the O-cell, is installed at the pile toe. The toe resistance
provides the reaction force to mobilize the shaft resistance and
vice versa. The toe and shaft resistances can then be evaluated
separately, even without strain gauge measurements. The O-cell
test separates the toe and shaft resistances mobilizing them in
opposite directions, whereas the head-down test combines them
in the same direction. Piles for axial load are designed to function
similarly to a head-down test, and the design load is determined
after combining shaft and toe resistances, thus, a method to construct an equivalent head-down load-movement curve is needed.
Osterberg (1998) proposed a method of constructing the equivalent curve, based on an assumption of the pile being a rigid
body. An improved method was proposed by Loadtest (2001),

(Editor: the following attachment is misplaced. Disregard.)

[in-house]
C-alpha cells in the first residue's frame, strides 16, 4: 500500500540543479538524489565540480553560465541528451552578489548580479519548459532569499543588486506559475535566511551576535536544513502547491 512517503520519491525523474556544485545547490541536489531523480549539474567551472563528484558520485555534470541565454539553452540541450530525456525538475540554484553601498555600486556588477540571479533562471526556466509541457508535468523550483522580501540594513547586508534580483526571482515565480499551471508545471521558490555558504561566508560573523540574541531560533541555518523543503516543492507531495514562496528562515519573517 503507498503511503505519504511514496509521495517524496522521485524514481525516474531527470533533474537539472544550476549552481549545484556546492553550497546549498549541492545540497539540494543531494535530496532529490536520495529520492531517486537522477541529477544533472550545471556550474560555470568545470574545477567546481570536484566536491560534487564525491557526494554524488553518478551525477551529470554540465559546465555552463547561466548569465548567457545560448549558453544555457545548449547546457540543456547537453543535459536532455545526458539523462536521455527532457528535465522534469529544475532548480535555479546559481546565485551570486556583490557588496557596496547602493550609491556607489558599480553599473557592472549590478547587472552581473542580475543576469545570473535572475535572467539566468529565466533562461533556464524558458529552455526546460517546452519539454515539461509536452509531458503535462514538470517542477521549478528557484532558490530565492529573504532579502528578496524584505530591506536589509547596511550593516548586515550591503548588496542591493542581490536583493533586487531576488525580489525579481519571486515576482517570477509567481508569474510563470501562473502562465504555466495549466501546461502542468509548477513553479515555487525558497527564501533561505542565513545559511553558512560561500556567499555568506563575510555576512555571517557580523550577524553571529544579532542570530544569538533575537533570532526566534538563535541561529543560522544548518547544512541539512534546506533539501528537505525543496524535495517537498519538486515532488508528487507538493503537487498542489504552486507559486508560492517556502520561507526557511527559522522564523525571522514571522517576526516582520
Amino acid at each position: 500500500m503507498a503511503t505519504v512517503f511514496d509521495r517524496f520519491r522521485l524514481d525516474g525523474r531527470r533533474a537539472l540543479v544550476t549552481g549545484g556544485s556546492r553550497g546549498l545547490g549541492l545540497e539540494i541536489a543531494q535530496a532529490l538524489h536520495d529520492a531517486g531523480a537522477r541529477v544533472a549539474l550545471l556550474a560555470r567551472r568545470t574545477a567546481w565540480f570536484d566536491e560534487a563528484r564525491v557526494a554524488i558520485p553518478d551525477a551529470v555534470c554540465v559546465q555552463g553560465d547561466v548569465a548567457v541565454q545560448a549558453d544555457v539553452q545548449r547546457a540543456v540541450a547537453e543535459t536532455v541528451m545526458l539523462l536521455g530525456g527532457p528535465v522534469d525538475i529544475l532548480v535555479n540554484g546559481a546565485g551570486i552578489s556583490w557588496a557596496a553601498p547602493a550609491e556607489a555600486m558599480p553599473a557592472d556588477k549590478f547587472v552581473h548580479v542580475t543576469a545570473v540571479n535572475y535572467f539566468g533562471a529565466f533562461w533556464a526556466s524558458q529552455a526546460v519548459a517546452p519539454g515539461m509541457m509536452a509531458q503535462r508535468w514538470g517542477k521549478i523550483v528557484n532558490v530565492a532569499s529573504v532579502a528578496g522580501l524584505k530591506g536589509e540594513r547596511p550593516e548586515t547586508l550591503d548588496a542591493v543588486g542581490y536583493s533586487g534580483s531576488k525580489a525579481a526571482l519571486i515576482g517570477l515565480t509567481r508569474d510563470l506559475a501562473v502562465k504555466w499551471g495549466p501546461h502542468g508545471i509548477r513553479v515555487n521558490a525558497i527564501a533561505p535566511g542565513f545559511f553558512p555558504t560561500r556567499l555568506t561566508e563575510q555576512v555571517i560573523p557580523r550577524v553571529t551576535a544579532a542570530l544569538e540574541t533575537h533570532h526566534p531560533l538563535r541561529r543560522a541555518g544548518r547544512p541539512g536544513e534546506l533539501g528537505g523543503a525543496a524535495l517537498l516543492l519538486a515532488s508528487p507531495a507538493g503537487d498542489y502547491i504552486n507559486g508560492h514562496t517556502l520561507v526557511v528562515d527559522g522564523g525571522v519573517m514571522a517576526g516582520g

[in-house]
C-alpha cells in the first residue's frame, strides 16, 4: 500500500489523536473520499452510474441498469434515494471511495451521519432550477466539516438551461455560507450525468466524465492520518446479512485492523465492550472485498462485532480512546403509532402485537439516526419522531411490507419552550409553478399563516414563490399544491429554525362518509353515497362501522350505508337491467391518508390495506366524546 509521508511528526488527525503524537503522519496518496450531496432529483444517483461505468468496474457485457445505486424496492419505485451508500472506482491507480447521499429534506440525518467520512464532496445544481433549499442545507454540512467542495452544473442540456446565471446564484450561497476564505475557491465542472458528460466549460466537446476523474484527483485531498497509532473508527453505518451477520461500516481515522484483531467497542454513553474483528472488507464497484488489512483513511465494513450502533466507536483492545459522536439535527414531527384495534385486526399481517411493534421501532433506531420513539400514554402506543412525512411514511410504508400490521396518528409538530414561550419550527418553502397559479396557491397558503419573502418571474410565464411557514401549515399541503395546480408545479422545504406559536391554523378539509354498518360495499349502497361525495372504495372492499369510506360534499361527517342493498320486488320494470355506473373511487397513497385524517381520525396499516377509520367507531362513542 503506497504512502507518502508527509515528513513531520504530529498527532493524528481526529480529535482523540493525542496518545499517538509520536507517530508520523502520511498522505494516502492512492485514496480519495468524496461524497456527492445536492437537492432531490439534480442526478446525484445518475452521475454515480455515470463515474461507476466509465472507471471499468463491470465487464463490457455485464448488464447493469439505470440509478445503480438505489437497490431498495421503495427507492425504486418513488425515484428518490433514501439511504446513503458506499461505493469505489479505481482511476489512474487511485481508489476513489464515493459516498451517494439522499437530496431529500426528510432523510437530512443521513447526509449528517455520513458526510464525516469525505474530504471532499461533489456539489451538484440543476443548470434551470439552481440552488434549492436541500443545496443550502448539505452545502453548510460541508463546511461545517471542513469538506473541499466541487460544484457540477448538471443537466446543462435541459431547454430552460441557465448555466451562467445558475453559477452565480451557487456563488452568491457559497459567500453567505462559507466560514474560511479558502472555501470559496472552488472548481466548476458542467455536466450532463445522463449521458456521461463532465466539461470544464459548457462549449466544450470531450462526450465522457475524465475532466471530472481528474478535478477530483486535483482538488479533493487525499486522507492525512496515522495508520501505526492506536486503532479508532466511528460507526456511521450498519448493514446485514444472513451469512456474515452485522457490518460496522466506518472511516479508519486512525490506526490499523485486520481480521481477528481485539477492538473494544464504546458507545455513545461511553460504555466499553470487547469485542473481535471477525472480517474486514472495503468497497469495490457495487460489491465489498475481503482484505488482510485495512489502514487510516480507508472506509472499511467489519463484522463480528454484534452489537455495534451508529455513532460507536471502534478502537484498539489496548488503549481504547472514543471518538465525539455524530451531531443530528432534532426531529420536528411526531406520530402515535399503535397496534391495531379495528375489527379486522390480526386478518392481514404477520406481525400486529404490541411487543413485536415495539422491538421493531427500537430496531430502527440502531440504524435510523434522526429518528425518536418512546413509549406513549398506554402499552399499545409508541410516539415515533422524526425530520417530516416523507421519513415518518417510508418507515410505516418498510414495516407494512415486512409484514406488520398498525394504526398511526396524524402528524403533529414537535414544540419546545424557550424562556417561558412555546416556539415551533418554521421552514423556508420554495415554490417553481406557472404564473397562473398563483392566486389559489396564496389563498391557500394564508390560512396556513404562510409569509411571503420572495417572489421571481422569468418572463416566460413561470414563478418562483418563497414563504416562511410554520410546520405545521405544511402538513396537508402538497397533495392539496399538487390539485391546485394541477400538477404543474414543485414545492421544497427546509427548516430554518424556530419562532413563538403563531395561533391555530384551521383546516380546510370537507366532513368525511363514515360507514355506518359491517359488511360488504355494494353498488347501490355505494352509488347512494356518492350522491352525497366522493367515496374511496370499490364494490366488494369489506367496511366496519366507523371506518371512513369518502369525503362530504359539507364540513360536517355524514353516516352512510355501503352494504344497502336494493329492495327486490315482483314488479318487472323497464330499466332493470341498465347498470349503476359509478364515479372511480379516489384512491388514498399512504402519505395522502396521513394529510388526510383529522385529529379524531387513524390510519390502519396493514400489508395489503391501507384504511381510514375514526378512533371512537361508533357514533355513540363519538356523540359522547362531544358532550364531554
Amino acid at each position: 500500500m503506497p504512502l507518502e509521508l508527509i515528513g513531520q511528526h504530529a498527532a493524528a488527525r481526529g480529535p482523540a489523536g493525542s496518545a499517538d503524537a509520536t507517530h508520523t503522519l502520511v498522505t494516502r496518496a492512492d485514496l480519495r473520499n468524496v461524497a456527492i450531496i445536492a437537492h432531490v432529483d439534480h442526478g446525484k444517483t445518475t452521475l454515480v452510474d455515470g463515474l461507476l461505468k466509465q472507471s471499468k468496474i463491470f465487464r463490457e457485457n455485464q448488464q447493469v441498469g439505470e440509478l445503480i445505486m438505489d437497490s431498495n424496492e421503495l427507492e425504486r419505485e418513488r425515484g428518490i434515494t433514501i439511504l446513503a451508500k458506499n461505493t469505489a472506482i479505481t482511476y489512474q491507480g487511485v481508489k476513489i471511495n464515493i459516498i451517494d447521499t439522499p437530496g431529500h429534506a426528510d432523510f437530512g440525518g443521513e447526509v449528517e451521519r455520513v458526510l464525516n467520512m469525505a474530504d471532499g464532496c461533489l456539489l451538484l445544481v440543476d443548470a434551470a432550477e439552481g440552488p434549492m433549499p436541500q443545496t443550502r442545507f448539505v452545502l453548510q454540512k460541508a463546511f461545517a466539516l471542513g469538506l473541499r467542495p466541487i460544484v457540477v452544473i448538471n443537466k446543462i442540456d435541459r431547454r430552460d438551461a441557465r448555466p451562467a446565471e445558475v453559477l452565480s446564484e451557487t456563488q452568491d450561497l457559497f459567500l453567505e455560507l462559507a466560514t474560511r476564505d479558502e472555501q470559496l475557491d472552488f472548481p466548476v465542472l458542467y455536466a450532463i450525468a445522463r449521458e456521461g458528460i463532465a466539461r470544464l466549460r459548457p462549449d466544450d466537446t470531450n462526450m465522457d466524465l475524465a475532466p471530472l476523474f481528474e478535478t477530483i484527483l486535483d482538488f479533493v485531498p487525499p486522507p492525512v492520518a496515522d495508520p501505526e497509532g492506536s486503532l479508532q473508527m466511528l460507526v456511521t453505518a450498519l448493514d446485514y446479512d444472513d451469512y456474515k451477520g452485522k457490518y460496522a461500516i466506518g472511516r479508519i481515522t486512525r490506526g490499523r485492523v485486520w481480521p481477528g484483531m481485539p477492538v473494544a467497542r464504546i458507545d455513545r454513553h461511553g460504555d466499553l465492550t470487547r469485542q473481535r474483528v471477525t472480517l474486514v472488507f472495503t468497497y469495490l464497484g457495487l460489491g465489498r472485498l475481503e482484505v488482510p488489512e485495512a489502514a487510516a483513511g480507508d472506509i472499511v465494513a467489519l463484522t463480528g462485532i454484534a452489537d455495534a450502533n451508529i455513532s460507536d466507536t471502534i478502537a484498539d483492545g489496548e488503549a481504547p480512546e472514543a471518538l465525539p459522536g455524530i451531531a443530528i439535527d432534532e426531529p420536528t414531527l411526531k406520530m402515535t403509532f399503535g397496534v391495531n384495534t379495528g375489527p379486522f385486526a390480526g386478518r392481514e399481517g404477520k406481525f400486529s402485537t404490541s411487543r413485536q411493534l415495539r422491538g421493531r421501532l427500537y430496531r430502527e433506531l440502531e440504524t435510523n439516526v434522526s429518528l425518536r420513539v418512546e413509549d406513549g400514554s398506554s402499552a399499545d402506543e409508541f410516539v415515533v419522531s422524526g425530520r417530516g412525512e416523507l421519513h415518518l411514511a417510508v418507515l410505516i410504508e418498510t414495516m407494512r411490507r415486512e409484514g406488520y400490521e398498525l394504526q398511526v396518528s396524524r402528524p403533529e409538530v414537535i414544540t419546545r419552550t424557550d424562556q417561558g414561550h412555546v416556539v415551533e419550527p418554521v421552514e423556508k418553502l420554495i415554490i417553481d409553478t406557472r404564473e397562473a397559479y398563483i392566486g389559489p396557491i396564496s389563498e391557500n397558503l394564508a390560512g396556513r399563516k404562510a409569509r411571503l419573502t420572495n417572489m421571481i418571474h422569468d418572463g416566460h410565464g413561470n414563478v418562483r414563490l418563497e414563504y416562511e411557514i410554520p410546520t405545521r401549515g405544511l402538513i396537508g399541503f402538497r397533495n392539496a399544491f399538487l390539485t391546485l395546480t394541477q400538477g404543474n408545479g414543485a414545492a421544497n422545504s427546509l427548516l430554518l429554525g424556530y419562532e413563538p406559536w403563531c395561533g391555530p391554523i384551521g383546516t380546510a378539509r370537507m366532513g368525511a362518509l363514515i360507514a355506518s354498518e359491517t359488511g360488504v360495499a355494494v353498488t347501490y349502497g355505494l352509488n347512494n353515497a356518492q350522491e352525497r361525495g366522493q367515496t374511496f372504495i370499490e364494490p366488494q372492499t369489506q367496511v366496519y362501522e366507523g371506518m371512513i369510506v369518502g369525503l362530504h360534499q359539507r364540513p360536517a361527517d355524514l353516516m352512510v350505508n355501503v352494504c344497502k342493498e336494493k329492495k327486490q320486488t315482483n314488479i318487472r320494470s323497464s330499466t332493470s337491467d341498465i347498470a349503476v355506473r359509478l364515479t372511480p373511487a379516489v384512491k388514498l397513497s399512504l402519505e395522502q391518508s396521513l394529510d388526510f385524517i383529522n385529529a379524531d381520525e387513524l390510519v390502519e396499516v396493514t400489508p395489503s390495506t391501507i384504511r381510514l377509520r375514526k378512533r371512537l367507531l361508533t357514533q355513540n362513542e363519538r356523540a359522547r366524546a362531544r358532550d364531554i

Kwon et al. (2005) and Lee and Park (2008), who all considered
a pile elastic compression. Unlike such simple approaches, Kim
and Mission (2011) and Xi et al. (2010) performed analysis using
load transfer function for shaft and toe resistances. However,
because their methods were developed based on an assumed unit
shaft resistance, or ignoring the effect of residual load, the appli-

cations may be limited in practice.


The purpose of this study, therefore, is to propose a method to
enable a more practical construction of the equivalent curve. To
achieve this, the existing methods are reviewed, and a new
method is proposed to construct the reliable equivalent curve for
piles under the following conditions: (1) non-measured axial
load distribution along the pile, and (2) the existence of residual
load. In addition, three case studies are analyzed to validate the
proposed method, including two cases involving long drilled